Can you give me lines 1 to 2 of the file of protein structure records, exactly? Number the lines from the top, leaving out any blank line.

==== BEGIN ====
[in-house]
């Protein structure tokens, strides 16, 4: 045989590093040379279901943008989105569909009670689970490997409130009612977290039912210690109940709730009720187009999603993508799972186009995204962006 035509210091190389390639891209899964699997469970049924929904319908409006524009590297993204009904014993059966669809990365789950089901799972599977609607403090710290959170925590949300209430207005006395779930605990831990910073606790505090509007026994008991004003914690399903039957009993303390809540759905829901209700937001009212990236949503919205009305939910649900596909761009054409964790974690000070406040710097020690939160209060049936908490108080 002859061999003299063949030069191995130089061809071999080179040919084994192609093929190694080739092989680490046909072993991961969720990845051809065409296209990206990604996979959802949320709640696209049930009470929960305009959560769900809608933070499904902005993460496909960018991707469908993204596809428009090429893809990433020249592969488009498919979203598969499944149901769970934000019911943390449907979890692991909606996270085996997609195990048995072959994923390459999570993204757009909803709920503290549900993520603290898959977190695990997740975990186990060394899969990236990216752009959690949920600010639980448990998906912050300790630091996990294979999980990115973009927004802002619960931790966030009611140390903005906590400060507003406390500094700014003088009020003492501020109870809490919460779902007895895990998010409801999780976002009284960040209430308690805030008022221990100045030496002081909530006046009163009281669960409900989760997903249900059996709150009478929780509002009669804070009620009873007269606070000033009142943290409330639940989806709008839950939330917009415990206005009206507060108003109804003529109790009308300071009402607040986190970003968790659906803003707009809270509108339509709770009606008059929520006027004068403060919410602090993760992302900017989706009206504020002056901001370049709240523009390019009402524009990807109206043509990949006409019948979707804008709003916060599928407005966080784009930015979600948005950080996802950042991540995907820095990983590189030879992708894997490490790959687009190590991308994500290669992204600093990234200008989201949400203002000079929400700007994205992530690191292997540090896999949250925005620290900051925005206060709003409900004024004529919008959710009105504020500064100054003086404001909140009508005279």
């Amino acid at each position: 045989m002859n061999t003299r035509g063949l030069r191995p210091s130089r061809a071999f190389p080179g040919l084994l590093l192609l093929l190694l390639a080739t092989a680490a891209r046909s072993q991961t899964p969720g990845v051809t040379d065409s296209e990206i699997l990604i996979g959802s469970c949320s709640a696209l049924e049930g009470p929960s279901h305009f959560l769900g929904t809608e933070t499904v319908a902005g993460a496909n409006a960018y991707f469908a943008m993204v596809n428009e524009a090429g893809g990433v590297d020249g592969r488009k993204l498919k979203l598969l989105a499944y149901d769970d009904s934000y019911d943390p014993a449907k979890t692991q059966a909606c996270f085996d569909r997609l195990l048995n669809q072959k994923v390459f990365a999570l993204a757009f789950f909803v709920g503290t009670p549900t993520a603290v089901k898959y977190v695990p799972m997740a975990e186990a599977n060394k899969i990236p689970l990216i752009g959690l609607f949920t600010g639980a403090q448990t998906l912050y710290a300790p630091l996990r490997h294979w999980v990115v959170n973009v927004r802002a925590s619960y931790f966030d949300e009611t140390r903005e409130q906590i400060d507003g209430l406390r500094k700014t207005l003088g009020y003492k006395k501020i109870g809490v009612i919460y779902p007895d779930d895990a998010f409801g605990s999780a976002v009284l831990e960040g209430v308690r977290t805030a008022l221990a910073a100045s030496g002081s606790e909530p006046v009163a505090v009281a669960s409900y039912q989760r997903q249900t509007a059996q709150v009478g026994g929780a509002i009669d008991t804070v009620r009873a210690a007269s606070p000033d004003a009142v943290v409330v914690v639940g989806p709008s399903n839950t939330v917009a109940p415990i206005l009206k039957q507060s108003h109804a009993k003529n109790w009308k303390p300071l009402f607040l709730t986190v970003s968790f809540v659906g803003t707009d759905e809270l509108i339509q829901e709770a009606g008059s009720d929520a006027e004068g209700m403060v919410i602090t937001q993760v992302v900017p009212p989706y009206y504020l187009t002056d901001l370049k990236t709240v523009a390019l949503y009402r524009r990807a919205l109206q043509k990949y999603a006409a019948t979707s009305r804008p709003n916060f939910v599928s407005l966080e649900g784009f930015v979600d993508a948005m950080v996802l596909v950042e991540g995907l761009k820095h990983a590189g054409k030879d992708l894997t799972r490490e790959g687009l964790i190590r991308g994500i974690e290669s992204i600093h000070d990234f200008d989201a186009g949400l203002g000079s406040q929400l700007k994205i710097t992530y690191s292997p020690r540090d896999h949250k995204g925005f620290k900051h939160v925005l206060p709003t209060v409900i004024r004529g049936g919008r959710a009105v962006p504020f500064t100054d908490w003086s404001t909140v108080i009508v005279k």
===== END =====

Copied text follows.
[in-house]
């Protein structure tokens, strides 16, 4: 045989590093040379279901943008989105569909009670689970490997409130009612977290039912210690109940709730009720187009999603993508799972186009995204962006 035509210091190389390639891209899964699997469970049924929904319908409006524009590297993204009904014993059966669809990365789950089901799972599977609607403090710290959170925590949300209430207005006395779930605990831990910073606790505090509007026994008991004003914690399903039957009993303390809540759905829901209700937001009212990236949503919205009305939910649900596909761009054409964790974690000070406040710097020690939160209060049936908490108080 002859061999003299063949030069191995130089061809071999080179040919084994192609093929190694080739092989680490046909072993991961969720990845051809065409296209990206990604996979959802949320709640696209049930009470929960305009959560769900809608933070499904902005993460496909960018991707469908993204596809428009090429893809990433020249592969488009498919979203598969499944149901769970934000019911943390449907979890692991909606996270085996997609195990048995072959994923390459999570993204757009909803709920503290549900993520603290898959977190695990997740975990186990060394899969990236990216752009959690949920600010639980448990998906912050300790630091996990294979999980990115973009927004802002619960931790966030009611140390903005906590400060507003406390500094700014003088009020003492501020109870809490919460779902007895895990998010409801999780976002009284960040209430308690805030008022221990100045030496002081909530006046009163009281669960409900989760997903249900059996709150009478929780509002009669804070009620009873007269606070000033009142943290409330639940989806709008839950939330917009415990206005009206507060108003109804003529109790009308300071009402607040986190970003968790659906803003707009809270509108339509709770009606008059929520006027004068403060919410602090993760992302900017989706009206504020002056901001370049709240523009390019009402524009990807109206043509990949006409019948979707804008709003916060599928407005966080784009930015979600948005950080996802950042991540995907820095990983590189030879992708894997490490790959687009190590991308994500290669992204600093990234200008989201949400203002000079929400700007994205992530690191292997540090896999949250925005620290900051925005206060709003409900004024004529919008959710009105504020500064100054003086404001909140009508005279």